The Human Group's focus is on more than just childlike innocence, however; overwhelmingly it is on a sense of decency. They can talk about the mind/body problem and the dangers of capitalism just as easily as they can allude to The Wizard of Oz and dogs. The key to Geographical History’s success is its unflinching streak of compassion amidst the bleakness. More than combining Chekhov with plays that critique Chekhov, this is the strain that “weave[s] a thread between the theatre's past, present, and future.”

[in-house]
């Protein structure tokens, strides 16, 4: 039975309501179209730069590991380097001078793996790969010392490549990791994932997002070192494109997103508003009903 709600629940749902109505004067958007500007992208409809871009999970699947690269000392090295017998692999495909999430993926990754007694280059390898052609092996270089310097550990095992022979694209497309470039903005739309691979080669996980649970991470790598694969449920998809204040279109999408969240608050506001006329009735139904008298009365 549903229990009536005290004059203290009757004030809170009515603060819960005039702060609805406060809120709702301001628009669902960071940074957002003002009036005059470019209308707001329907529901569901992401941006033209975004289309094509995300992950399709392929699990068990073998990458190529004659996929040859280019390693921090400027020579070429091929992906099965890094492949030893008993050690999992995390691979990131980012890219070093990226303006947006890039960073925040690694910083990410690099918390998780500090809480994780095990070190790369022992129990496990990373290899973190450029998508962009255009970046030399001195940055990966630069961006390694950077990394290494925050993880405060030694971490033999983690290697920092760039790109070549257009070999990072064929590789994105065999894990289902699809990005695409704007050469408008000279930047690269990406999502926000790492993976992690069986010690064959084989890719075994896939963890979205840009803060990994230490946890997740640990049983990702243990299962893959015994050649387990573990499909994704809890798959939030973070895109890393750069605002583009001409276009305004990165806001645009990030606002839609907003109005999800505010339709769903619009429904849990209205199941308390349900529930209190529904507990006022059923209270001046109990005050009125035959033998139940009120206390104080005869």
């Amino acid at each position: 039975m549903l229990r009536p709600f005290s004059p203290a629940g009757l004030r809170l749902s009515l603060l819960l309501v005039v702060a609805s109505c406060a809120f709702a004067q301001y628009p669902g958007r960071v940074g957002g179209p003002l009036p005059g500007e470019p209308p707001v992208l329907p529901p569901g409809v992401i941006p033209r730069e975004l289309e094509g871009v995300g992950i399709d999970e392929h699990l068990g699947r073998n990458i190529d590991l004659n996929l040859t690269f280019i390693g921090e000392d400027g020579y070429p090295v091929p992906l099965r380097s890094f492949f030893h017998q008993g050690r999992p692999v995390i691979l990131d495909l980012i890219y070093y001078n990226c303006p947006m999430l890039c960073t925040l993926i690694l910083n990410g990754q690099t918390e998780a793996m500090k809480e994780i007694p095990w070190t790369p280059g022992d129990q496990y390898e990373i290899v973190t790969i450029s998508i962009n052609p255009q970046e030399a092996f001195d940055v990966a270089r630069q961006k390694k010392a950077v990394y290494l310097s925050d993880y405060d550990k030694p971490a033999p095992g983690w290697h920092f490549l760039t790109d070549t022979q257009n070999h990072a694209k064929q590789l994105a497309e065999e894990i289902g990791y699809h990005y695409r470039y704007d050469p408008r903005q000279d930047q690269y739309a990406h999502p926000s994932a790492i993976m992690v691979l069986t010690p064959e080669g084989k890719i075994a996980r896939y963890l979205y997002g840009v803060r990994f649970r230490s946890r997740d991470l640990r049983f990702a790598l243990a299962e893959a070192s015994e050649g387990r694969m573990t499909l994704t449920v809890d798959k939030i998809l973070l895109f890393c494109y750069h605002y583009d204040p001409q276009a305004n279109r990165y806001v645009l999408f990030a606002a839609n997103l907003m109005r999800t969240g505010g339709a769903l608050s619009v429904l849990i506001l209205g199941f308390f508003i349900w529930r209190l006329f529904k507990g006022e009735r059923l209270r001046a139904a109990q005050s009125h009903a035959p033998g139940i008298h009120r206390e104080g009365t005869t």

If it makes any difference, my personal experience was not all that far off from the general experiences of the two audiences of the plays. The two plays ran in similar sized theaters and had similar ticket prices. However, while the production I saw of Reflections was half empty, the Red Room was packed to the brim for Geographical History (granted, it was a Tuesday preview compared to an end-of-run Friday show.) The audience for Reflections was much older, and based on the swear words and scoffs I overheard in the audience, more or less just as disappointed as I was. The audience for Geographical History, packed mostly with friends and family, was laughing and gave a large ovation. The only way anyone could think that the Reflections was a bigger accomplishment than Geographical History was — geography: Reflections played in a theater that was geographically closer to Broadway. Other than that, the audience size, ticket prices, and expected revenue were about the same. What was vastly different was the quality of the art. That’s something that exists longer than any institution.